The Synchronous Blog

A blog about reactive programming languages.

Posts Tagged ‘shared-memory

Interrupt Service Routines in Céu

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An Interrupt Service Routine (ISR) executes in reaction to an asynchronous hardware request, interrupting the ongoing computation in the CPU.
As an example, in an Arduino, whenever the USART subsystem receives a byte from the serial line, the CPU execution is redirected to the “USART_RX interrupt vector”, which is a predefined memory address containing the ISR to handle the byte received.
Only after the ISR returns that the interrupted computation resumes.

ISRs are often associated with a high-priority functionality that cannot wait long.
Complementing the USART example, if the execution of the ISR is too much delayed, some received bytes can be lost.

Likewise, the execution of an ISR should never take long, because other interrupts will not trigger in the meantime (although it is possible to nest ISRs).
For this reason, a typical USART ISR simply stores received bytes in a buffer so that the program can handle them afterwards.

ISRs in Céu:

Céu has primitive support for ISRs, which are declared similarly to functions.
However, instead of a name identifier, an ISR declaration requires a number that refers to the index in the interrupt vector for the specific platform.

When an interrupt occurs, not only the ISR executes, but Céu also enqueues the predefined event OS_INTERRUPT passing the ISR index.
This mechanism allows the time-critical operation associated with the interruption to be handled in the ISR, but encourage non-critical operations to be postponed and respect the event queue, which might already be holding events that occurred before the interruption.

The code snippets that follow is part of an USART driver for the Arduino.
The driver emits a READ output event to signal a received byte to other applications (i.e. they are awaiting READ).
The ISR just hold incoming bytes in a queue, while the main body is responsible for signaling each byte to all applications (in a lower priority).

/* variables to manage the buffer */

var byte[SZ] rxs;                   // buffer to hold received bytes
var u8 rx_get;                      // position to get the oldest byte
var u8 rx_put;                      // position to put the newest byte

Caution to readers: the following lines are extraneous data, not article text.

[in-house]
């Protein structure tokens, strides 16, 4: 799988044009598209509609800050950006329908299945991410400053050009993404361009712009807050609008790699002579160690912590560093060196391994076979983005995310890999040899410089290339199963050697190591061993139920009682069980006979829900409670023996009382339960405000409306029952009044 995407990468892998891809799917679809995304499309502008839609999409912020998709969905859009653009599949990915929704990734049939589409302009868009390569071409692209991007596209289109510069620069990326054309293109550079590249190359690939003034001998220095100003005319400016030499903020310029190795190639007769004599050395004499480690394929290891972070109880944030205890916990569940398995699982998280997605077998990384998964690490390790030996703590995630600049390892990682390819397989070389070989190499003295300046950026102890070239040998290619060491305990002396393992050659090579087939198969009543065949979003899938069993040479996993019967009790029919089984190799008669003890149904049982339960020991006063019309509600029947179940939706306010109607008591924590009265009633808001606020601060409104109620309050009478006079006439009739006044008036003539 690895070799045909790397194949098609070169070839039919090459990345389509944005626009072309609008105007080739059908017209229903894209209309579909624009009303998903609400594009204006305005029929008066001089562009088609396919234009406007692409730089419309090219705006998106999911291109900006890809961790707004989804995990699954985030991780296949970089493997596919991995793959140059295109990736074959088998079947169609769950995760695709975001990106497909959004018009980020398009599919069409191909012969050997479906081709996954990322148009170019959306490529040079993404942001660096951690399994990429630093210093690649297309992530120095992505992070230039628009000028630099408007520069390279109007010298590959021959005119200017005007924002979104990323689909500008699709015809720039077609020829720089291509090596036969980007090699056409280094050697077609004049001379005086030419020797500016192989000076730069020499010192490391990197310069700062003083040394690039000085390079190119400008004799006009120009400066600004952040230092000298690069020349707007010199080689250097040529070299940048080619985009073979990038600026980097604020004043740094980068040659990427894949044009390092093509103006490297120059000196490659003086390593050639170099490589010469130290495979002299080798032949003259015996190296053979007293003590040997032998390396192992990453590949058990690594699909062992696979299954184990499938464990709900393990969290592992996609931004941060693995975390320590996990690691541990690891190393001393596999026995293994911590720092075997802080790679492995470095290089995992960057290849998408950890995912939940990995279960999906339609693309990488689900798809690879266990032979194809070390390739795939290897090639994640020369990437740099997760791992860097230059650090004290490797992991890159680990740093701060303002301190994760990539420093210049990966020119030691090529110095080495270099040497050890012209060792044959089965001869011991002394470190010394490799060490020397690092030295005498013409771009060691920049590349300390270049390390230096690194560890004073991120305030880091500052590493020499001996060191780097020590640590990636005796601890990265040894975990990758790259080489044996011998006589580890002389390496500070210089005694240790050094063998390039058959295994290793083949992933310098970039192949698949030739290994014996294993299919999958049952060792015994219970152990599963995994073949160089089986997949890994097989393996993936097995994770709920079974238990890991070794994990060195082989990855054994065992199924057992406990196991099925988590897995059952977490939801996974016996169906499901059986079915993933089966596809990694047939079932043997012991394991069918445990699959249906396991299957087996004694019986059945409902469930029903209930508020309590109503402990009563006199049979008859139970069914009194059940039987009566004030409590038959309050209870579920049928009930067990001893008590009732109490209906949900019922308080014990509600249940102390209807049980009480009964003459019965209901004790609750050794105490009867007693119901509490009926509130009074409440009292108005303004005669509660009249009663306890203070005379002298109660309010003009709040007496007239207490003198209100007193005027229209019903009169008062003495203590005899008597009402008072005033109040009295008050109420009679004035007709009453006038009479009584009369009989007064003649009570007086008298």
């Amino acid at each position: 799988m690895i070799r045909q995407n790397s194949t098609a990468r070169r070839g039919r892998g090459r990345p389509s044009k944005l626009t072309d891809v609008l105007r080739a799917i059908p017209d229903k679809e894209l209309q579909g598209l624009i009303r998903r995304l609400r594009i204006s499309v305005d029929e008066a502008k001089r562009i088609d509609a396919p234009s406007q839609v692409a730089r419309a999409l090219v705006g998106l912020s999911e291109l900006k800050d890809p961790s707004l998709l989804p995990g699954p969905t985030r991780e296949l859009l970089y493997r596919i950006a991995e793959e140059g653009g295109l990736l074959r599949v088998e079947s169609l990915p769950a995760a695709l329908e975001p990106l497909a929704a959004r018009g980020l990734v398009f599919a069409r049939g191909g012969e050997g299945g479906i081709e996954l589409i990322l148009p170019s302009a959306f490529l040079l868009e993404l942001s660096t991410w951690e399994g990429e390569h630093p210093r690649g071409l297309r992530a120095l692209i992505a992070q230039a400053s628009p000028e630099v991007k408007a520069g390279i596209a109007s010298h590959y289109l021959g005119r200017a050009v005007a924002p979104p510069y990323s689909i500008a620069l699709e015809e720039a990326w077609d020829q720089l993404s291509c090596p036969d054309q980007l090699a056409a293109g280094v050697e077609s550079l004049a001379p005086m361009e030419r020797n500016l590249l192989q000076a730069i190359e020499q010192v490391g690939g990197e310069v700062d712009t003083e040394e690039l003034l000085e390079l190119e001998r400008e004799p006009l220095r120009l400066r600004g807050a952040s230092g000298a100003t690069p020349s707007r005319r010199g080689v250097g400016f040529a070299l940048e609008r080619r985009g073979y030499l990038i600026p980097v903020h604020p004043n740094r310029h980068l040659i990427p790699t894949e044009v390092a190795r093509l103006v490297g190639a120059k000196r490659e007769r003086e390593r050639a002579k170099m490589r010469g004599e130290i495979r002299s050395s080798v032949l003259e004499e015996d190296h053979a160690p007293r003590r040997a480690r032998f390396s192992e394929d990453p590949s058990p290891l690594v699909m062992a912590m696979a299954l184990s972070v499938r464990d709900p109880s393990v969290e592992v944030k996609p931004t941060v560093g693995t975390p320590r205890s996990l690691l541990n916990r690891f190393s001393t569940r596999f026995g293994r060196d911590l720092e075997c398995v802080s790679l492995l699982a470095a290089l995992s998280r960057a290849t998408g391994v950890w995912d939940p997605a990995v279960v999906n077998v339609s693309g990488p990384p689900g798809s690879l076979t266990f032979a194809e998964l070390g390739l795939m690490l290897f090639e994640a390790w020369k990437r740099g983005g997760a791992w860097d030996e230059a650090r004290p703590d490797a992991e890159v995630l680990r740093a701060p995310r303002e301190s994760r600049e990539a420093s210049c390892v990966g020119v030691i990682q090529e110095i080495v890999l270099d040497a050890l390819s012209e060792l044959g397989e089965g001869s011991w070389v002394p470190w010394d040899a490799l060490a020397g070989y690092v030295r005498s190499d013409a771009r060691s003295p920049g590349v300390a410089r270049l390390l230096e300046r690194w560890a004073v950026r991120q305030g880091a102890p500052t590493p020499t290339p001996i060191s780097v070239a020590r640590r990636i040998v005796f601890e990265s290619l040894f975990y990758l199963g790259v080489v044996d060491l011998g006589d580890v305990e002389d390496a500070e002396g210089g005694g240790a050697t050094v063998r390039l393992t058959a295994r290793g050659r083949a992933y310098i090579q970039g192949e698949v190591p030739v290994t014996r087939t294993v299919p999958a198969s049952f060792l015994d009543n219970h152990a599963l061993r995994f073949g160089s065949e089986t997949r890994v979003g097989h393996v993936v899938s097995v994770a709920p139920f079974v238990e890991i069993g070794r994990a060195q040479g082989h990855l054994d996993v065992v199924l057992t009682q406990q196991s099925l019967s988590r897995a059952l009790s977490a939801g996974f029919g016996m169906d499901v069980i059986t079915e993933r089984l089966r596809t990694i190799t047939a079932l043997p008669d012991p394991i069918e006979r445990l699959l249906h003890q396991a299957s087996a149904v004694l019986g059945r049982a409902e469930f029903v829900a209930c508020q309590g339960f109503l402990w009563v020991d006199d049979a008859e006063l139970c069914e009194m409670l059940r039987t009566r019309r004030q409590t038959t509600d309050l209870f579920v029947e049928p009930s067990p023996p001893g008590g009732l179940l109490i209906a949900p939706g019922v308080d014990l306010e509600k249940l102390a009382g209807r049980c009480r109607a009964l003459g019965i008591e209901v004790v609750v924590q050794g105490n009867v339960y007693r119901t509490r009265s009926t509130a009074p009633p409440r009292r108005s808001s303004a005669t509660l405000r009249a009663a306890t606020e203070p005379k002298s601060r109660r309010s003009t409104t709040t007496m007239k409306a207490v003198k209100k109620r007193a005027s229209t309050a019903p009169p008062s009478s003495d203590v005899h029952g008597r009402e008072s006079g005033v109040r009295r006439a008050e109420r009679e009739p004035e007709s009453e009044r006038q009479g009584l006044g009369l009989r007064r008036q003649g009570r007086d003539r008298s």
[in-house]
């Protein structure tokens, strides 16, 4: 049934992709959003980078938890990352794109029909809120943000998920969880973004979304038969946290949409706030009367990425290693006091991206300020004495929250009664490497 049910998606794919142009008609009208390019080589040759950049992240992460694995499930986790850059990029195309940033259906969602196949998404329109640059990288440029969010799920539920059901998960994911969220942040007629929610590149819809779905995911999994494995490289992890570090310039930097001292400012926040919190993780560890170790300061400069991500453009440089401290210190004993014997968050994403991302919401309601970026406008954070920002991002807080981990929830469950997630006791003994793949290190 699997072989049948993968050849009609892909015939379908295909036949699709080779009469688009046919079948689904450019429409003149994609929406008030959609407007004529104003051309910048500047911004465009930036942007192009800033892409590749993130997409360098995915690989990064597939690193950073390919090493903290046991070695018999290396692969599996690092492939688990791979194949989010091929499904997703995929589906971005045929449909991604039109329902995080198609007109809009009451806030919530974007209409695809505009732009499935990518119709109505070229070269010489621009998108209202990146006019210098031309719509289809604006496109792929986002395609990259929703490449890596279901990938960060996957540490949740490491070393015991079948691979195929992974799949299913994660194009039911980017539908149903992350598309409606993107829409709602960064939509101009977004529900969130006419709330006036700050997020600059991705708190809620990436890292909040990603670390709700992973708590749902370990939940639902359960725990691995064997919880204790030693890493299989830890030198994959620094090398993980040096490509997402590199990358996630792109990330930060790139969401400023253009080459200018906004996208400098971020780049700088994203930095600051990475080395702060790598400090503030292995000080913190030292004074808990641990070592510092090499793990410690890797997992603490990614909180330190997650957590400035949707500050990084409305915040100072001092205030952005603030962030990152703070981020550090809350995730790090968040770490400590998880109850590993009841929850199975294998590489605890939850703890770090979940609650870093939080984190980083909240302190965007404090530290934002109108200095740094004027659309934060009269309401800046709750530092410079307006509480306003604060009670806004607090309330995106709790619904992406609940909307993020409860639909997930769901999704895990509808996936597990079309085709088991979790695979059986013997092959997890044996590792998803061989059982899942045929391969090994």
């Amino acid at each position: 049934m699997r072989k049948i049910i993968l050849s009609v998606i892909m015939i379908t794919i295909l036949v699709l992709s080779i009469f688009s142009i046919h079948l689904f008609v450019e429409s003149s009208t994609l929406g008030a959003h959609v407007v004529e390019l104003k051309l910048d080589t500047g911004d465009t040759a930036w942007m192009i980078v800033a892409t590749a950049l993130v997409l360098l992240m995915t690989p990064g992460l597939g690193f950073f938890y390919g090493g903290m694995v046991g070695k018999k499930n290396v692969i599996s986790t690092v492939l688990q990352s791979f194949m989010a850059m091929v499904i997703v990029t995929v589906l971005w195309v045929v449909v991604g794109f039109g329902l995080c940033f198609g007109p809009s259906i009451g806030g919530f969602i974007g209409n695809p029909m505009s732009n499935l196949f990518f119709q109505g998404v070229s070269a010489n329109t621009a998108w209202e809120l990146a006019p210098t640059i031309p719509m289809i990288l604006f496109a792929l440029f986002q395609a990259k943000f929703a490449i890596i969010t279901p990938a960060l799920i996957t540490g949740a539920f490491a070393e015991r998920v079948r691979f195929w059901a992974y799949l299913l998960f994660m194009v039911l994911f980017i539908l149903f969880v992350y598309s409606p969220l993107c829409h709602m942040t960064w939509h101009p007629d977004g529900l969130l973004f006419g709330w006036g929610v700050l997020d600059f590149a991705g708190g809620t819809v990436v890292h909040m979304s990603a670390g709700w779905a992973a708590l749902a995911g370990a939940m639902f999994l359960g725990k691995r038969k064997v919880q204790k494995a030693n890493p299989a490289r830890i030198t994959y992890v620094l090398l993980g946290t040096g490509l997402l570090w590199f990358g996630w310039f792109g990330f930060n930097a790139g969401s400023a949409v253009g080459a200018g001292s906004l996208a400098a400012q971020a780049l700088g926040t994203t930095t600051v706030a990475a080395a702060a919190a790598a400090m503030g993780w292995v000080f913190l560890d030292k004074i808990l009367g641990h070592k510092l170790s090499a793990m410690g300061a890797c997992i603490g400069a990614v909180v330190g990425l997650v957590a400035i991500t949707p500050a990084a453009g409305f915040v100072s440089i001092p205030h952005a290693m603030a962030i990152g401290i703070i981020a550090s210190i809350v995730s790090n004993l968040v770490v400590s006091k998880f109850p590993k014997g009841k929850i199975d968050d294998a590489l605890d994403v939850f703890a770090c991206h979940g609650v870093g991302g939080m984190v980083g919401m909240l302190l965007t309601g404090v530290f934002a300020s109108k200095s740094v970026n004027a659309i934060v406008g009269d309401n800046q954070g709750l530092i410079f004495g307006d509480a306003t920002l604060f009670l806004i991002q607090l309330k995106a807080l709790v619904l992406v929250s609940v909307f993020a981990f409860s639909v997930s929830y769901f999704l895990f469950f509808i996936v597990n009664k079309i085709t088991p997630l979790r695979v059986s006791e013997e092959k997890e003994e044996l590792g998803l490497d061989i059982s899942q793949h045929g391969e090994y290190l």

atomic do
   rx_get = 0;                      // initialize get/put
   rx_put = 0;                      // the `atomic´ block disables interrupts
end

/* ISR for receiving byte (index "20" in the manual) */

function isr[20] do
   var u8 put = (rx_put + 1) % SZ;  // next position
   var byte c = _UDR0;              // receive the byte
   if put != rx_get then            // check buffer space
      rxs[rx_put] = c;              // save the received byte
      rx_put = put;                 // update to the next position
   end
end

/* DRIVER body: receive bytes in a loop */

output byte READ;                    // the driver outputs received bytes to applications

loop do
   var int idx = await OS_INTERRUPT
                 until idx==20;      // USART0_RX_vect

   var byte c;                       // hold the received byte
   ...
      atomic do                      // protect the buffer manipulation new interrupts
         c = rxs[rx_get];            // get the next byte
         rx_get = (rx_get + 1) % SZ; // update to the next position
      end
      emit READ => c;                // signal other applications
   ...
end


 

Note how the real-time/high-priority code to store received bytes in the buffer runs in the ISR, while the code that processes the buffer and signal other applications runs in the body of the driver after every occurrence of OS_INTERRUPT.

Given that ISRs share data with and abruptly interrupt the normal execution body, some sort of synchronization between them is necessary.
As a matter of fact, Céu tracks all variables that ISRs access and enforces all other accesses (outside them, in the normal execution body) to be protected with atomic blocks.

Conclusion:

Céu provides primitive support for handling interrupt requests:

  • An ISR is declared similarly to a function, but specifies the interrupt vector index associated with it.
  • An ISR should only execute hard real-time operations, leaving lower priority operations to be handled in reaction to the associated OS_INTERRUPT event.
  • The static analysis enforces the use of atomic blocks for memory shared between ISRs and the normal execution body.

 

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Written by francisco

April 13, 2014 at 11:42 am

“Céu: Embedded, Safe, and Reactive Programming”

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We have published a technical report entitled “Céu: Embedded, Safe, and Reactive Programming”.

Enjoy the reading!

Abstract:

Céu is a programming language that unifies the features found in dataflow and imperative synchronous reactive languages, offering a high-level and safe alternative to event-driven and multithreaded systems for embedded systems.

Céu supports concurrent lines of execution that run in time steps and are allowed to share variables. However, the synchronous and static nature of Céu enables a compile time analysis that can enforce deterministic and memory-safe programs.

Céu also introduces first-class support for “wall-clock” time (i.e. time from the real world), and offers seamless integration with C and simulation of programs in the language itself.

The Céu compiler generates single-threaded code comparable to handcrafted C programs in terms of size and portability.

Table of Contents:

  1. Introduction
  2. The Language Céu
    1. Parallel compositions
    2. Internal events & Dataflow support
    3. Wall-clock time
    4. Integration with C
    5. Bounded execution
    6. Determinism
    7. Asynchronous execution
    8. Simulation in Céu
    9. GALS execution
  3. Demo applications
    1. WSN ring
    2. Arduino ship game
    3. SDL game simulation